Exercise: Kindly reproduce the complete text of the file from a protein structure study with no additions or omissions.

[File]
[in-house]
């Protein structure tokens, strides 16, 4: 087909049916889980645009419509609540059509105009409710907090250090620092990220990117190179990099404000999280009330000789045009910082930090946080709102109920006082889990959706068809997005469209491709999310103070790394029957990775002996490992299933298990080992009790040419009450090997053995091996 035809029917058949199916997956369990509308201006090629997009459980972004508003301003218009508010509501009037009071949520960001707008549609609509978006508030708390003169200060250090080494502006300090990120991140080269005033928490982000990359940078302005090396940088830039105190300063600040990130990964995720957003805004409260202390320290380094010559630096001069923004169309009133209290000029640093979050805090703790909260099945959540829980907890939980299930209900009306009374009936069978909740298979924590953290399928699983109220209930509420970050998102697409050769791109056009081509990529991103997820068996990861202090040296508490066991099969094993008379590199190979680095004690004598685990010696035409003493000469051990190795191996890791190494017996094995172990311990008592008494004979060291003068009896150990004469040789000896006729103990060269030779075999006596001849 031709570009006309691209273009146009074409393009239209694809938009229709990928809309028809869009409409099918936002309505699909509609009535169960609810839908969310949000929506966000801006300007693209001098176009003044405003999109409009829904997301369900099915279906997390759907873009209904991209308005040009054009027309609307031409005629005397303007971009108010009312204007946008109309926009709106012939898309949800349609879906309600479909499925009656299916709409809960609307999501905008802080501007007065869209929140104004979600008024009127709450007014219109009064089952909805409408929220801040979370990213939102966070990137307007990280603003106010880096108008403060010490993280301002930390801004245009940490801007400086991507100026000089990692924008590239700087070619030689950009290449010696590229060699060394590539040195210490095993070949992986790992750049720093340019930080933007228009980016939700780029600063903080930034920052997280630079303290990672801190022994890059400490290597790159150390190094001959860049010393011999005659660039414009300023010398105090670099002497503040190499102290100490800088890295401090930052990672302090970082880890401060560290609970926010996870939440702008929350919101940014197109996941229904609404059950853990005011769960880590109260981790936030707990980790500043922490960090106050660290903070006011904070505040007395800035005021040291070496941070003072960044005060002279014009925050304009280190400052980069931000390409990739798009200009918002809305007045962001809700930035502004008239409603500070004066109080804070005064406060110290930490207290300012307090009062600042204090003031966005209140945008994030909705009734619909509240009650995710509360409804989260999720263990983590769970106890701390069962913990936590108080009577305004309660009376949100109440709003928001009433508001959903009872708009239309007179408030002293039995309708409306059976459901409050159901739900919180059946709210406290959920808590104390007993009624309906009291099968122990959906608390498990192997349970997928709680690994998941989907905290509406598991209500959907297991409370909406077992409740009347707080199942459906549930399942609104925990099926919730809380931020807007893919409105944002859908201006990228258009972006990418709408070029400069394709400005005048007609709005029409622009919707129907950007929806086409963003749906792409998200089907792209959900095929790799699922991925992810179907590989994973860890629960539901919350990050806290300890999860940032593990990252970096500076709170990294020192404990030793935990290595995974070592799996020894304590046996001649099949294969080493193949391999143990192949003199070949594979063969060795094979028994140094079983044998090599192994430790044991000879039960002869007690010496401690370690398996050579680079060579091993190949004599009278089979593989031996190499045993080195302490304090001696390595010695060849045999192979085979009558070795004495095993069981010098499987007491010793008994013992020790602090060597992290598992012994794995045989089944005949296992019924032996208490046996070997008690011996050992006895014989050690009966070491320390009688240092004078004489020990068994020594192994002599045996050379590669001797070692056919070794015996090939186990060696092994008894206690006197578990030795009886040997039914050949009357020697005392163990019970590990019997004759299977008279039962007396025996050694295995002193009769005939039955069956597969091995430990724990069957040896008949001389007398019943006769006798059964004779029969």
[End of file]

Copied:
[in-house]
């Protein structure tokens, strides 16, 4: 087909049916889980645009419509609540059509105009409710907090250090620092990220990117190179990099404000999280009330000789045009910082930090946080709102109920006082889990959706068809997005469209491709999310103070790394029957990775002996490992299933298990080992009790040419009450090997053995091996 035809029917058949199916997956369990509308201006090629997009459980972004508003301003218009508010509501009037009071949520960001707008549609609509978006508030708390003169200060250090080494502006300090990120991140080269005033928490982000990359940078302005090396940088830039105190300063600040990130990964995720957003805004409260202390320290380094010559630096001069923004169309009133209290000029640093979050805090703790909260099945959540829980907890939980299930209900009306009374009936069978909740298979924590953290399928699983109220209930509420970050998102697409050769791109056009081509990529991103997820068996990861202090040296508490066991099969094993008379590199190979680095004690004598685990010696035409003493000469051990190795191996890791190494017996094995172990311990008592008494004979060291003068009896150990004469040789000896006729103990060269030779075999006596001849 031709570009006309691209273009146009074409393009239209694809938009229709990928809309028809869009409409099918936002309505699909509609009535169960609810839908969310949000929506966000801006300007693209001098176009003044405003999109409009829904997301369900099915279906997390759907873009209904991209308005040009054009027309609307031409005629005397303007971009108010009312204007946008109309926009709106012939898309949800349609879906309600479909499925009656299916709409809960609307999501905008802080501007007065869209929140104004979600008024009127709450007014219109009064089952909805409408929220801040979370990213939102966070990137307007990280603003106010880096108008403060010490993280301002930390801004245009940490801007400086991507100026000089990692924008590239700087070619030689950009290449010696590229060699060394590539040195210490095993070949992986790992750049720093340019930080933007228009980016939700780029600063903080930034920052997280630079303290990672801190022994890059400490290597790159150390190094001959860049010393011999005659660039414009300023010398105090670099002497503040190499102290100490800088890295401090930052990672302090970082880890401060560290609970926010996870939440702008929350919101940014197109996941229904609404059950853990005011769960880590109260981790936030707990980790500043922490960090106050660290903070006011904070505040007395800035005021040291070496941070003072960044005060002279014009925050304009280190400052980069931000390409990739798009200009918002809305007045962001809700930035502004008239409603500070004066109080804070005064406060110290930490207290300012307090009062600042204090003031966005209140945008994030909705009734619909509240009650995710509360409804989260999720263990983590769970106890701390069962913990936590108080009577305004309660009376949100109440709003928001009433508001959903009872708009239309007179408030002293039995309708409306059976459901409050159901739900919180059946709210406290959920808590104390007993009624309906009291099968122990959906608390498990192997349970997928709680690994998941989907905290509406598991209500959907297991409370909406077992409740009347707080199942459906549930399942609104925990099926919730809380931020807007893919409105944002859908201006990228258009972006990418709408070029400069394709400005005048007609709005029409622009919707129907950007929806086409963003749906792409998200089907792209959900095929790799699922991925992810179907590989994973860890629960539901919350990050806290300890999860940032593990990252970096500076709170990294020192404990030793935990290595995974070592799996020894304590046996001649099949294969080493193949391999143990192949003199070949594979063969060795094979028994140094079983044998090599192994430790044991000879039960002869007690010496401690370690398996050579680079060579091993190949004599009278089979593989031996190499045993080195302490304090001696390595010695060849045999192979085979009558070795004495095993069981010098499987007491010793008994013992020790602090060597992290598992012994794995045989089944005949296992019924032996208490046996070997008690011996050992006895014989050690009966070491320390009688240092004078004489020990068994020594192994002599045996050379590669001797070692056919070794015996090939186990060696092994008894206690006197578990030795009886040997039914050949009357020697005392163990019970590990019997004759299977008279039962007396025996050694295995002193009769005939039955069956597969091995430990724990069957040896008949001389007398019943006769006798059964004779029969």